Saturday, December 9, 2006

Follow Up To Heavens Declare

I came across this passage earlier this week and thought it dovetailed nicely with brother Dick's earlier post The Heavens Declare.

Theologians typically summarize the general works of God in three broad categories: creation, providence, and miracles.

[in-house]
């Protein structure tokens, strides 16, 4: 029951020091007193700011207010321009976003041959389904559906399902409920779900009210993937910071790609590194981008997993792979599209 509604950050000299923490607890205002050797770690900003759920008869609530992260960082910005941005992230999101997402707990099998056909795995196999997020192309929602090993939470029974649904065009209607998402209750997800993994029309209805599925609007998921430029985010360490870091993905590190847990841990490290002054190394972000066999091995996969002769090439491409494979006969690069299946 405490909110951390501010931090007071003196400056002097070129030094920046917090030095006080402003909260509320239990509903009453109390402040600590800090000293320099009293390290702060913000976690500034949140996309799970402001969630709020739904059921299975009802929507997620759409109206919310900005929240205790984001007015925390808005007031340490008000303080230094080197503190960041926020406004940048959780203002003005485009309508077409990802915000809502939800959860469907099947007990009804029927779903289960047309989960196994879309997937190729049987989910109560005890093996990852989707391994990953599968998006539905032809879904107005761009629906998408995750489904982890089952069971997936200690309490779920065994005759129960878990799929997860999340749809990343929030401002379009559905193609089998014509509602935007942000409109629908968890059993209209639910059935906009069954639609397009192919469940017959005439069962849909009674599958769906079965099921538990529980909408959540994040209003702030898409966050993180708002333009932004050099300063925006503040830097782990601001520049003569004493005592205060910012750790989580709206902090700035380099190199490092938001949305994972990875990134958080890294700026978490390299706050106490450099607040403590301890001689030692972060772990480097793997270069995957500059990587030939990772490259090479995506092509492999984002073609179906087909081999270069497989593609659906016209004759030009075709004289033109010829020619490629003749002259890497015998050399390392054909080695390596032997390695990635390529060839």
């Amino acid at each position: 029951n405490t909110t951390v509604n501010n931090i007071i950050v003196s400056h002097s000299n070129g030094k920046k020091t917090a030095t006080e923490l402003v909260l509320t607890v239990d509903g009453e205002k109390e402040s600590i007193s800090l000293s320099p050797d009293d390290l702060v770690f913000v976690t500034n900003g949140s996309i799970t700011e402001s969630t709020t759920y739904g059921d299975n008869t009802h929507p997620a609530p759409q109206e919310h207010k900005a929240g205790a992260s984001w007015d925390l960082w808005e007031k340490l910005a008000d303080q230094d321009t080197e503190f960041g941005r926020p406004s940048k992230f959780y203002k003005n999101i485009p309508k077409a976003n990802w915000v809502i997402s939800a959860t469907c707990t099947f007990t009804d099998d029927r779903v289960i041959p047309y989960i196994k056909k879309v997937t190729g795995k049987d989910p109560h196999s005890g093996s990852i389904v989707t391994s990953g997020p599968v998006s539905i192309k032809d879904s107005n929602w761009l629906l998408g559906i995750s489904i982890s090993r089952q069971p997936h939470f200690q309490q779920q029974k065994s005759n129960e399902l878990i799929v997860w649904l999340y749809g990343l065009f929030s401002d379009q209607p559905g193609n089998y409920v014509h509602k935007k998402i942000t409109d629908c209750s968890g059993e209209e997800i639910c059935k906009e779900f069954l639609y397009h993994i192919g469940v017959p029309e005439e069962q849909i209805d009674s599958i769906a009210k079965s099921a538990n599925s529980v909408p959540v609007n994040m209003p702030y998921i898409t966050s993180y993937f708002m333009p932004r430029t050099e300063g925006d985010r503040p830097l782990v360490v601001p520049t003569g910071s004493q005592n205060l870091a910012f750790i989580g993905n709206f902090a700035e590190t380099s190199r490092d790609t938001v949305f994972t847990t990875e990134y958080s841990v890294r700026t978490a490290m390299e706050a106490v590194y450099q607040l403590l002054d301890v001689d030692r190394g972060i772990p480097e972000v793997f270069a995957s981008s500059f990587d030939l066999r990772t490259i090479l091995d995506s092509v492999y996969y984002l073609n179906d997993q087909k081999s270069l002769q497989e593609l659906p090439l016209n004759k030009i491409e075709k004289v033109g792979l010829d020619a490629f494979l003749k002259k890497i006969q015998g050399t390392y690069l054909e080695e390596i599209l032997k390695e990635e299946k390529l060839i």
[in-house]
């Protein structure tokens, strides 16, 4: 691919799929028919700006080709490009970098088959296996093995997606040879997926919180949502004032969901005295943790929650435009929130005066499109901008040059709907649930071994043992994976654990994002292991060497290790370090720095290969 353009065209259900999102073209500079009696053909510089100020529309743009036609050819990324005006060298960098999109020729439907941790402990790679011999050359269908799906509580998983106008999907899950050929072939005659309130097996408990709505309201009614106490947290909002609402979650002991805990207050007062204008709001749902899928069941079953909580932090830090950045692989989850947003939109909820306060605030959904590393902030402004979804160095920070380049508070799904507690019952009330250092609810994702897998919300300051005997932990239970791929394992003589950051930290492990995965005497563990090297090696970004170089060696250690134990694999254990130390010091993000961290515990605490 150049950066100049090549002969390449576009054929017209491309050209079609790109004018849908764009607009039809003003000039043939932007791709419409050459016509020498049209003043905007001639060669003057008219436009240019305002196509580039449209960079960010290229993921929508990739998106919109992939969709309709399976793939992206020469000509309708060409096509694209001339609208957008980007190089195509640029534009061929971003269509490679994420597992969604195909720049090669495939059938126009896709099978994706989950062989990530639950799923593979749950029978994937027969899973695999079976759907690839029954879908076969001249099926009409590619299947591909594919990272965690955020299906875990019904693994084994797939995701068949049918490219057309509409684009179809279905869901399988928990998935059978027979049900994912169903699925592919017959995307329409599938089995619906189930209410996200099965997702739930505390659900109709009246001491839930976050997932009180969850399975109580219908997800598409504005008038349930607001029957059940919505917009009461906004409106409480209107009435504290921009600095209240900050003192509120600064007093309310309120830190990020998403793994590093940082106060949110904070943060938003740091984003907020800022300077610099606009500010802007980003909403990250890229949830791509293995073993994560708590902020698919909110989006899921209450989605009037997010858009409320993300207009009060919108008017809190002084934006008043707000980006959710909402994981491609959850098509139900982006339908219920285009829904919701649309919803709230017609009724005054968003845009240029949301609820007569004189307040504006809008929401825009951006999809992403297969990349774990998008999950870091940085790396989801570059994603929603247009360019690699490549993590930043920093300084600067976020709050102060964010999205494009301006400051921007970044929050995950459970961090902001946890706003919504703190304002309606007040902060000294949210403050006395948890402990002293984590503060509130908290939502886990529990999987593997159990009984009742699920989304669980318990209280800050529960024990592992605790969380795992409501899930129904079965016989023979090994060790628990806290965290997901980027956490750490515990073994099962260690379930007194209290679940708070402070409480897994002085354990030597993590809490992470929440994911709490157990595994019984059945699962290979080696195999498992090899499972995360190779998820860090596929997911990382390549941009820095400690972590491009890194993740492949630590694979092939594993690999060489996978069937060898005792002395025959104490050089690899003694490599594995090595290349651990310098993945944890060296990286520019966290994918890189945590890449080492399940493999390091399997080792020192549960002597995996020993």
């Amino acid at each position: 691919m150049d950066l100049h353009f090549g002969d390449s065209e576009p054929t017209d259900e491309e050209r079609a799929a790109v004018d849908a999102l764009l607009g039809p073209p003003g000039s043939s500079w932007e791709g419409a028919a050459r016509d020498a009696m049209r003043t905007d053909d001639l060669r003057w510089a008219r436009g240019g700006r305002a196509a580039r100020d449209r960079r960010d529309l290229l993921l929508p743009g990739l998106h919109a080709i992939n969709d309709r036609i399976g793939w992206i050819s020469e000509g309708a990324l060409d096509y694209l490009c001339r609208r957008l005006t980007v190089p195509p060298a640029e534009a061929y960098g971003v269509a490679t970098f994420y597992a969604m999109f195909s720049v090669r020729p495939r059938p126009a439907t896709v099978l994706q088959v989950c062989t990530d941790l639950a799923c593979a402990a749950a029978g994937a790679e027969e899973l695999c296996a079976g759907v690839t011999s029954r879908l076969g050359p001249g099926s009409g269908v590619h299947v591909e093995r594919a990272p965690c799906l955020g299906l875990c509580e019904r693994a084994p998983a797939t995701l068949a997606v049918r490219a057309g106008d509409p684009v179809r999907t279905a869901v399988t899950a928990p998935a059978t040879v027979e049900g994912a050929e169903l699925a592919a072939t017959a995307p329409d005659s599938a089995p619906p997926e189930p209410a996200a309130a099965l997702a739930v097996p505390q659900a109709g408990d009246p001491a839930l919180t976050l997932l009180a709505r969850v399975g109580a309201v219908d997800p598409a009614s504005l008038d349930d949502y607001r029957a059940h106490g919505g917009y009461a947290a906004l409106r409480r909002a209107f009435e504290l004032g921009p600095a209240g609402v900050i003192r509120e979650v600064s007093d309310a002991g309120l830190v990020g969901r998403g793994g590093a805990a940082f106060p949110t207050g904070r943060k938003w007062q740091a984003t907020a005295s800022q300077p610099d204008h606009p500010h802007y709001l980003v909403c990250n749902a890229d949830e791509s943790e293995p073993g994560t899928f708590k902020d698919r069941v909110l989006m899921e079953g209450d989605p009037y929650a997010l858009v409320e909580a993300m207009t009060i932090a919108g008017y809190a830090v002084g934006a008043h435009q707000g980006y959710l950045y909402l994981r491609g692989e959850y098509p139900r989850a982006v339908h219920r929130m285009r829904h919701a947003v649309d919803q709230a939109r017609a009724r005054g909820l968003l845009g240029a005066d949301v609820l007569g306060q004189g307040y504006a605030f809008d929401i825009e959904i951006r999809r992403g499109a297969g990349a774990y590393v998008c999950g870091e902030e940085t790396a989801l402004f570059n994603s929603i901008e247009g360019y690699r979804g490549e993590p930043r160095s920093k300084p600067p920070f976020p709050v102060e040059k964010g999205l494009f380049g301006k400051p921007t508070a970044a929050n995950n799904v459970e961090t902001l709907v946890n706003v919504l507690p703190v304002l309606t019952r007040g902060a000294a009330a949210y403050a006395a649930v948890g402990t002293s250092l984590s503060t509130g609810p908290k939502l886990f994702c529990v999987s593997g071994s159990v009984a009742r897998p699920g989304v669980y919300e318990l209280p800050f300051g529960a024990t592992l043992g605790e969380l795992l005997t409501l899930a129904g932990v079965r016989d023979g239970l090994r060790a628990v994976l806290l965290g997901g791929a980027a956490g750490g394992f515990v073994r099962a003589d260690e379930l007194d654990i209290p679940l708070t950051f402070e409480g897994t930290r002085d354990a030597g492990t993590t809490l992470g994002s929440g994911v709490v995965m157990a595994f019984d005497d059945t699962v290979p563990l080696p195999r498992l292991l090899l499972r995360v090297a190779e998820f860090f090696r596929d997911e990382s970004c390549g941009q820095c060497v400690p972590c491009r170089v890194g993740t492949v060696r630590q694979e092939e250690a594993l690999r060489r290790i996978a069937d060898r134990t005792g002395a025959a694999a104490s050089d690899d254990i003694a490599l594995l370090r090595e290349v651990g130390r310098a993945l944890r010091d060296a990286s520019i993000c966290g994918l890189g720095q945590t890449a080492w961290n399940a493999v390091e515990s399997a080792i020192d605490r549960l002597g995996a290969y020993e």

Christ is the ruler and preserver of creation. This is the work of providence. The Westminster Larger Catechism offers a succinct definition of God's works of providence: "God's works of providence are his most holy, wise, and powerful preserving and governing all his creatures; ordering them, and all their actions, to his own glory" (question 18). The key words are preserving and governing. Providence is the necessary corollary to creation. Because God is the creator, He owns creation and has the authority to rule it and keep it according to His own purpose. Let us be careful here not to equate a belief in divine providence with a "whatever happens happens" theology. That is fatalism and fatalism is paganism. There is a world of difference between believing in an uncontrollable operation of blind fate and believing that all things are working together toward a prescribed and purposeful end by One who is infinitely wise, infinitely good, and infinitely powerful so that His purpose cannot be threatened, frustrated or jeopardized. It ought to be most comforting for believers to know and rest in the constant truth that they are part of God's unfailing purpose.